How to write simple poetry (well, my way, anyway)

Writing simple poems can be a lot of fun, and can be very useful, too, for social occasions like weddings, anniversaries, birthdays, etc. and even for personalized greetings to clients and customers, for promotional purposes, and for PR.

Let’s start with limericks

Limericks are all-time favourites for light-hearted, happy occasions and are surprisingly easy to write. Because of their well-known structure and strong connections with the naughty world of “adult” humour readers and live audiences will tend to assume a limerick is going to be funny as soon as you start reading or reciting it.

Also, limericks only have to be vaguely connected with the person or occasion at which they are performed, and in some ways the more outrageous and/or silly they are the more the audience will appreciate them.

The rhythm of a limerick is always basically the same, although you can add little twiddles to it such as those I have included in brackets:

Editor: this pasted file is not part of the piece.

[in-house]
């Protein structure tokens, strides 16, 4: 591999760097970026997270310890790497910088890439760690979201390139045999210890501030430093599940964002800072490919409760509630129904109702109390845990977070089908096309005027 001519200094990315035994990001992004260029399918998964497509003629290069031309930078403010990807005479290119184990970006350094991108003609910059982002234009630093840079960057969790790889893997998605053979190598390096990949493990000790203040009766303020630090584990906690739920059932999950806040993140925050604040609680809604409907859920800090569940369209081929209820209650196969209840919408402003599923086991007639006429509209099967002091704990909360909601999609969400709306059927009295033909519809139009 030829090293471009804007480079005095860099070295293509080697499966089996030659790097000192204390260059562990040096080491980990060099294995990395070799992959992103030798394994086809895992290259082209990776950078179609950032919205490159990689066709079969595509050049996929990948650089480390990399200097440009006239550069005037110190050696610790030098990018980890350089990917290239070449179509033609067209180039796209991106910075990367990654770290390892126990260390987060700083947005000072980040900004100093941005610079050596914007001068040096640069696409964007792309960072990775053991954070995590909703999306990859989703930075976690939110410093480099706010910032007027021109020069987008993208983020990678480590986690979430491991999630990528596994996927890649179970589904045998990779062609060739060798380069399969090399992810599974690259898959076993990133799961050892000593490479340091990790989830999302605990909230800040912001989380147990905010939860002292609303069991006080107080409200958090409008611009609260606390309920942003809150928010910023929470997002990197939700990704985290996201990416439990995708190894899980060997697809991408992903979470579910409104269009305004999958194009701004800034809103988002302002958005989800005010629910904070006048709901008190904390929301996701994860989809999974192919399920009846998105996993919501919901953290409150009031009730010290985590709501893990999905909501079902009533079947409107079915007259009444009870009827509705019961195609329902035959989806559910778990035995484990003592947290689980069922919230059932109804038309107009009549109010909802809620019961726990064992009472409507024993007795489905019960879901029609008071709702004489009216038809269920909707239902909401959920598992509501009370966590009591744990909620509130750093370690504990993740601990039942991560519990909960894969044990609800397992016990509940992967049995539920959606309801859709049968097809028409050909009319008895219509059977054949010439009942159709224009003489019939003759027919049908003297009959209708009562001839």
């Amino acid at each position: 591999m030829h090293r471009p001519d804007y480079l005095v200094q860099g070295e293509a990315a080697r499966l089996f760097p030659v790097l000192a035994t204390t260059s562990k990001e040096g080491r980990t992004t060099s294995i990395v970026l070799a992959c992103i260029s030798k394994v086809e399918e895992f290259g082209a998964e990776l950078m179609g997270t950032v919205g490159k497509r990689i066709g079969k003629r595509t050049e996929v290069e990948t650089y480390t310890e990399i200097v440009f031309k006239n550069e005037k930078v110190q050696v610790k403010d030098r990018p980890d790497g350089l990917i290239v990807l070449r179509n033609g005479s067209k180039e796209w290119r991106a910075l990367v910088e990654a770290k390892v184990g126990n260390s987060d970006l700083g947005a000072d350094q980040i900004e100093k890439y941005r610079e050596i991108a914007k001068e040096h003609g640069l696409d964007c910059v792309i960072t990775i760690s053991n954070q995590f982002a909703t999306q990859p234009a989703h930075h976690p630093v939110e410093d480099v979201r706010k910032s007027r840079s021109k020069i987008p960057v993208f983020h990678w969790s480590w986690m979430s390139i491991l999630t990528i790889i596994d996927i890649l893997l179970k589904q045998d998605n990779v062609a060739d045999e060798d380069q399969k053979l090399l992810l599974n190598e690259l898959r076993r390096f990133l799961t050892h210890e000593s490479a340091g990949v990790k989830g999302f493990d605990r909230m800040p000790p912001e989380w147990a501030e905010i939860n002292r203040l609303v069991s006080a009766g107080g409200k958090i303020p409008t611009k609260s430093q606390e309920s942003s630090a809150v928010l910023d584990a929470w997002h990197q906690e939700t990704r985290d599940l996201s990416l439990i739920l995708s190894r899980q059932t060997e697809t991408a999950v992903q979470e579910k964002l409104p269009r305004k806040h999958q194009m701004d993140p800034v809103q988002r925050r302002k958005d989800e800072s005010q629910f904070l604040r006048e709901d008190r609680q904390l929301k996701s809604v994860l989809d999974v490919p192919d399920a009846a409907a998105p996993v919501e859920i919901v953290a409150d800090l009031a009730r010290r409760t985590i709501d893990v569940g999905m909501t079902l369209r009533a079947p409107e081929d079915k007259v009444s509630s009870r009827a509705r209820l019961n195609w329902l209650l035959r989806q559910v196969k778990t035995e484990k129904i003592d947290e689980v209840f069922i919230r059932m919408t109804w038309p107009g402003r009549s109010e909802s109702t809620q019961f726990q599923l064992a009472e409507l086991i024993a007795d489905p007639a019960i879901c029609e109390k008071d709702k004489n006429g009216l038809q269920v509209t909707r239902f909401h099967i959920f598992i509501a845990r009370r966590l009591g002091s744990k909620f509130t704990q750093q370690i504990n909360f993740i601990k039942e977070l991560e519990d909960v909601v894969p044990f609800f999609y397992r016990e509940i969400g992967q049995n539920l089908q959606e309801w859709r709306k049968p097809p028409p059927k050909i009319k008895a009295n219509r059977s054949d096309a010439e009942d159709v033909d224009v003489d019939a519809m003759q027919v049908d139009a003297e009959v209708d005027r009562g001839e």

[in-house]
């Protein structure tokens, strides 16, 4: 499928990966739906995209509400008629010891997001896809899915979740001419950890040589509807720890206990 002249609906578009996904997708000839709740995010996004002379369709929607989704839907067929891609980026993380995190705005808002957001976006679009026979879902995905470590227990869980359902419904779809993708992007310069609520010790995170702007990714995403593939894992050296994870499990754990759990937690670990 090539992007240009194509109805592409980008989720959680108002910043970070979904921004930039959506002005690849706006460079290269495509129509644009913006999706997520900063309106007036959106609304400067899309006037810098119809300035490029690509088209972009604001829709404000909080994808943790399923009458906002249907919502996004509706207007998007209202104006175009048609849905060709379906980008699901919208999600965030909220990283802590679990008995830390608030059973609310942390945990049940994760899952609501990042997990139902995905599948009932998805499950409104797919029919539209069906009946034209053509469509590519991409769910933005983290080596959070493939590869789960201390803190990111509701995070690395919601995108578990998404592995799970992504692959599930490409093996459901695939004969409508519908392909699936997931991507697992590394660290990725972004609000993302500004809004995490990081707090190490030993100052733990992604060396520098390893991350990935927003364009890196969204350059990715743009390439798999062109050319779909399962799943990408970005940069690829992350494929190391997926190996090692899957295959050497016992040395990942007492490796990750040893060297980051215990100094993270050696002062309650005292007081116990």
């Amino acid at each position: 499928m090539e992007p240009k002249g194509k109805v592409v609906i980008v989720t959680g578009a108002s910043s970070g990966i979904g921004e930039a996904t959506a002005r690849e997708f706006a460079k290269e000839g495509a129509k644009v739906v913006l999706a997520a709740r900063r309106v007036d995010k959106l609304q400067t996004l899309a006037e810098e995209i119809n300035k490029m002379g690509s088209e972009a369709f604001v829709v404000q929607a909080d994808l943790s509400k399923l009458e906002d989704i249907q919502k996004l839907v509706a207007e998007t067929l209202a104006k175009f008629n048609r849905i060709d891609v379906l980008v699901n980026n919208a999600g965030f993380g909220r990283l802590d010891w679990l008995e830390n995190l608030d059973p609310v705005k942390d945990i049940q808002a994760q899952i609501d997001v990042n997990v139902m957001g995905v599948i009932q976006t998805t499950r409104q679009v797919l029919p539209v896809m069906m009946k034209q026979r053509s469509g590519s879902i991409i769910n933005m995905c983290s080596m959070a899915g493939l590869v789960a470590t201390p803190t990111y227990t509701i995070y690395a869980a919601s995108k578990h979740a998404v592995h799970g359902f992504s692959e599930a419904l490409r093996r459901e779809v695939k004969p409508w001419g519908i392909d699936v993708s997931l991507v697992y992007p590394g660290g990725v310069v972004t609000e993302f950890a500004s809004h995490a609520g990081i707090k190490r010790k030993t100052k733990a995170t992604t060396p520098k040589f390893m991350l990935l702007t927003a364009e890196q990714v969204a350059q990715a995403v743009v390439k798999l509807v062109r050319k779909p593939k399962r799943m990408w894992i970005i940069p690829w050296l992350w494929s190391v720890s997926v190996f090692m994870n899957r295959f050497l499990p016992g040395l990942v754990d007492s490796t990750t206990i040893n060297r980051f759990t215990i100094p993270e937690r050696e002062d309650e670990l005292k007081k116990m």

De DUM de de DUM de de DUM (de)

De DUM de de DUM de de DUM (de)

De de DUM de de DUM (de)

De de DUM de de DUM (de)

De DUM de de DUM de de DUM (de)

And the rhyming scheme of a limerick is always the same, too; lines one, two and five rhyme with each other, and lines three and four rhyme with each other.

The trick when writing limericks is to pick line-end words that offer you lots of rhyming options.

Recently a friend of mine was going to a birthday party where every guest had to get up and perform a limerick about the birthday boy, a lawyer whose name was a very useful “Tim.” My friend called on me for help and this is what I wrote for him to say…

There was a smart lawyer called Tim

Who never quite learned how to swim

But a plaintiff from hell

Threw him into a well